You knew Father Olivier Maire and his community. How do you live this drama?
It’s a huge shock. I was personally very touched by this barbaric act. First touched humanely because I knew him well. A neighbor of Saint-Laurent-sur-Sèvre, I was a student of Saint-Gabriel, one of the three branches of Montfortian and Marian spirituality. I know what I owe to this establishment. He was a man of great goodness, of great faith and of great culture. His homilies were deep, filled with biblical and literary references. He was one of the very great specialists of the Montfortian community. As such, it is a huge loss. I am doubly touched because I am also a politician and I do not come to terms with this revolting death, which our institutions should have prevented.
We heard this same anger in the political world, and the Minister of the Interior denounced a controversial instrumentalisation. What is your analysis?
When I hear Mr. Gérald Darmanin being satisfied by saying that the State was there, I find that astounding! We are tied up by a technocracy that delights in respecting legal procedures. The procedure takes precedence over the result. But this assassination is, unfortunately, a concentrate of all the sovereign deficiencies and the state’s inability to protect the French. This drama is the product of a legal fiasco.
How does this tragedy illustrate the flaws in a system if the authorities claim that this murderer was not deportable since he was placed under judicial control?
If the rules do not protect the French, then they must be changed. What I reproach the government with is its self-satisfaction and its half-measures, because this judicial fiasco combines three failures: the migration issue, the inadequacies of justice and the monitoring of psychiatric patients. This Rwandan murderer entered French territory in 2012 and has remained there illegally since that date. He was the subject of three OQTF (obligations to leave French territory), which the justice system worked to neutralize each time. If the first OQTF had been applied, Nantes Cathedral would not have burned down and Father Olivier Maire would be alive. The third time, the judicial control ordered after the fire in Nantes cathedral exempted him from the removal measures. For some magistrates – not all – the migrant has replaced the proletarian. He has become the redemptive figure that must be protected at all costs. In Bordeaux, a few months ago, the administrative court of appeal extended the right of asylum to climate refugees. This potentially represents hundreds of millions of people! A deportable alien must be deported, full stop.
What main judicial failures do you observe in this case?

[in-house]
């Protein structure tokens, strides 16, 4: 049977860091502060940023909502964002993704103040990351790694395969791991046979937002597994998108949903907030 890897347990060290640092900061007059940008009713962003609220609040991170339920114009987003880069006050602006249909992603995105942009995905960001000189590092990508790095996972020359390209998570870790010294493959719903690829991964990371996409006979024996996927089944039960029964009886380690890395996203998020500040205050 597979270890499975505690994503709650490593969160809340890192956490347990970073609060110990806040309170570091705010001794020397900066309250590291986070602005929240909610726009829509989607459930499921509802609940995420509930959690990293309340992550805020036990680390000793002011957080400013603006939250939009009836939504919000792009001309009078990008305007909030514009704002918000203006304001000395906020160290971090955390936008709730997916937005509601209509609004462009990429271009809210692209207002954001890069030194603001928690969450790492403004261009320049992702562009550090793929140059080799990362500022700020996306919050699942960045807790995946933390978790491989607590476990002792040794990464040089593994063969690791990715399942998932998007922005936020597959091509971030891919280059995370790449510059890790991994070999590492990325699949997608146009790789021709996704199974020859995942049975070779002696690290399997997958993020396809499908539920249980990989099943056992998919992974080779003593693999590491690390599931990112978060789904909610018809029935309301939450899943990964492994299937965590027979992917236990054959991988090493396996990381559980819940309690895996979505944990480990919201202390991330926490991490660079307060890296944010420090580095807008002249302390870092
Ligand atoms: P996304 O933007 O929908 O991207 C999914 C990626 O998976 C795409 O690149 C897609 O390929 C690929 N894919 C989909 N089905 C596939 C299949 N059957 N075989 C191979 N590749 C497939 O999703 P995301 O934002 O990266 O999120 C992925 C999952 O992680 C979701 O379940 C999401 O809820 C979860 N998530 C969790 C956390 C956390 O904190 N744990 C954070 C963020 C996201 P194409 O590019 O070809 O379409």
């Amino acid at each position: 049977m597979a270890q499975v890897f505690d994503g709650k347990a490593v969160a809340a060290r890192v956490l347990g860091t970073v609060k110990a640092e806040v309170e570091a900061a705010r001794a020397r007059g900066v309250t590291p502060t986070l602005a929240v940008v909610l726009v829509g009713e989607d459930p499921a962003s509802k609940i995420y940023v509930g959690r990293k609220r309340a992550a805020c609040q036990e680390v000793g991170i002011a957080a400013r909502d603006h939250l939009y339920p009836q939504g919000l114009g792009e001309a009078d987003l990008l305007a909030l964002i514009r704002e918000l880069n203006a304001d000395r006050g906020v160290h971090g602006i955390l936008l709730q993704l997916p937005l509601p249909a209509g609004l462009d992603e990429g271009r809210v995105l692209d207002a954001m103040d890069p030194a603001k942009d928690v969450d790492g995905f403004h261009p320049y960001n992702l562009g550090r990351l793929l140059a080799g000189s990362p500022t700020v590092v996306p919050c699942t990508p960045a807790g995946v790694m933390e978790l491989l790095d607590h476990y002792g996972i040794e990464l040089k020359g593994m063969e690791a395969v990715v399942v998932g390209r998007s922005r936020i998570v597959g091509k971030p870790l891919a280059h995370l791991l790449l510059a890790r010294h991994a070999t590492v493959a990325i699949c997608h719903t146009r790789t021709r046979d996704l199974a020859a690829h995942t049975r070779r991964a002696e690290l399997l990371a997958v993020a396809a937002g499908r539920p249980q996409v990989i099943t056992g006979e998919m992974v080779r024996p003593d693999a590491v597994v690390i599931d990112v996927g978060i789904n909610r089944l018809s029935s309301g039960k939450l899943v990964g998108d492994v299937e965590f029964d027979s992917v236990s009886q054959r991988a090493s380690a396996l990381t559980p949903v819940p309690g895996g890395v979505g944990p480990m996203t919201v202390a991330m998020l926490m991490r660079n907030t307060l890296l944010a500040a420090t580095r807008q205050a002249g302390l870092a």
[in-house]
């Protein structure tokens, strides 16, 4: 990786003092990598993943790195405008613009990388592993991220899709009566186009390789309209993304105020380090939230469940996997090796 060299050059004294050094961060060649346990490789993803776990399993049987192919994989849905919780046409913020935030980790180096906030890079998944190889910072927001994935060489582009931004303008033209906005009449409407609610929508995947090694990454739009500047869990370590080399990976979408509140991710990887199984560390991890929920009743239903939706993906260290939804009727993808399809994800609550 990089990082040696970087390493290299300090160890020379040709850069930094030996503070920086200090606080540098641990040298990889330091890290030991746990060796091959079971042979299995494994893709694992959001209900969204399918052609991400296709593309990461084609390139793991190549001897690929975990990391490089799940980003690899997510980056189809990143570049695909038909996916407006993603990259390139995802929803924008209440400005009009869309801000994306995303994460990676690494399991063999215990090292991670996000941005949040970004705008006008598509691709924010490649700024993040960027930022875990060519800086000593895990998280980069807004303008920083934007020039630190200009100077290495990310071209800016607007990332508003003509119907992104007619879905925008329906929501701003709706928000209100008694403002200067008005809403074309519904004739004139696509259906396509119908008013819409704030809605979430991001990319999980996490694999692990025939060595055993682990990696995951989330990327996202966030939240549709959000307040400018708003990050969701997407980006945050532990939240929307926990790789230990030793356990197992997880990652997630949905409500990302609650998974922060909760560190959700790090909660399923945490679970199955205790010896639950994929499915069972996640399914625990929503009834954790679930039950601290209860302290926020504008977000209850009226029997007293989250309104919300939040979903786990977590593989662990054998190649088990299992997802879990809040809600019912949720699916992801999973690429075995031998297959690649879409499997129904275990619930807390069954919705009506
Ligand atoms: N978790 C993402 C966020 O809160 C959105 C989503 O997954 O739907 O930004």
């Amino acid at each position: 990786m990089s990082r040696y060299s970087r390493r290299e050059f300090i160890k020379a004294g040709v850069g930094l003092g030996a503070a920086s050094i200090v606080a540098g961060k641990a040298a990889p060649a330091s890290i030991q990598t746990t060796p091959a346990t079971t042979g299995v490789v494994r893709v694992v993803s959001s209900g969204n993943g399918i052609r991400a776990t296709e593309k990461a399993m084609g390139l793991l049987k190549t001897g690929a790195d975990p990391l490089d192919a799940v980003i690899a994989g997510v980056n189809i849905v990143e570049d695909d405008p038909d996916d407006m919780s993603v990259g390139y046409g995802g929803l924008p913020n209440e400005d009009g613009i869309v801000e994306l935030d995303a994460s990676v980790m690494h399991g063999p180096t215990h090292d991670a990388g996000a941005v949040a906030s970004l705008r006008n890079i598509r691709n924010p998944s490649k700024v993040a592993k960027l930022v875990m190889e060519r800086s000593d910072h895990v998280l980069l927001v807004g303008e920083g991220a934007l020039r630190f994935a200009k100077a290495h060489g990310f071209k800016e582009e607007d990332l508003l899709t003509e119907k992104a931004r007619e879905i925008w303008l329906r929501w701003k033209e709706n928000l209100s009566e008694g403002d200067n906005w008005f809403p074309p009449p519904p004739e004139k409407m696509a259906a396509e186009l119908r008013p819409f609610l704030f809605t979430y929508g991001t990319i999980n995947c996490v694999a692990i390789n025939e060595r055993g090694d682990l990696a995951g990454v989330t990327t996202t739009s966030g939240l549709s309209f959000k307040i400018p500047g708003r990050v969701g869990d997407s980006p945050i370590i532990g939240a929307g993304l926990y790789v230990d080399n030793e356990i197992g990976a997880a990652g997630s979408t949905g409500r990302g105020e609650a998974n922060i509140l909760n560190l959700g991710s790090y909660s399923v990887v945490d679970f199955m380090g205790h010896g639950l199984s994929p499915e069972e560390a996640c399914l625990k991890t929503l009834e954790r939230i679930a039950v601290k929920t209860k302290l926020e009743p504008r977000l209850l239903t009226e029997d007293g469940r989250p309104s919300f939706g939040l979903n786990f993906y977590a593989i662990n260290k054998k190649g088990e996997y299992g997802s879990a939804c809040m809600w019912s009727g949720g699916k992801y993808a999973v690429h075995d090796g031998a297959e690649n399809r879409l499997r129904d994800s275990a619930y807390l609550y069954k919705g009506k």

After his indictment, this refugee was probably released because he lacked prison places and because there is a chronic slowness of justice. Judicial control has become a sort of measure for managing the shortage of places. This penal policy is adjusted to the prison numerus clausus. As for the follow-up of psychiatric patients, one can wonder why this man, who had stayed in a psychiatric hospital, left it on July 29. A few days later, he killed the priest… It is not possible that we did not notice, in prison, the serious psychiatric disorders of this individual. Has it been the subject of a real follow-up? I’m asking the question.
What decisions do you expect from the executive?
We will have to change the law profoundly. In every tragedy, the government cannot simply say that it has been correctly applied and thus abandon itself to fate. We must stop slacking off and assume two revolutions: the first to put an end to migratory slackness, the second to put common sense back into court decisions. On these two points, Emmanuel Macron will have followed in the footsteps of François Hollande. It widened the possibilities of family reunification and got thousands of delinquents out of prison with the Belloubet law, under the pretext of the Covid.
France has become the most generous country in Europe and the first country of rebound for those who have been refused asylum. We must make our aid to source countries and our visa policy conditional on the issuance of consular passes when we want to deport a foreign national. Voted in the Senate, this measure was refused in the National Assembly. Since 2012, illegal stay is no longer a crime. It must be restored. Finally, we must drastically limit family reunification and raise our requirements for naturalizations.
A penal revolution is needed – and it is not simply a question of means – which must put the victim back at the heart of the judicial decision. What is the use of a right that no longer protects victims? While we are doing everything in France to avoid prison, we must, as in the Netherlands, rehabilitate the short sentences and the certainty of imprisonment.
Why do you insist on the question of the responsibility of judges?
Those who have decided to oppose deportation or who have released such a dangerous individual cannot shirk this question of responsibility. Between 2015 and 2020, out of 1,700 complaints lodged by litigants, the Superior Council of the Judiciary did not impose any sanction. Is this normal?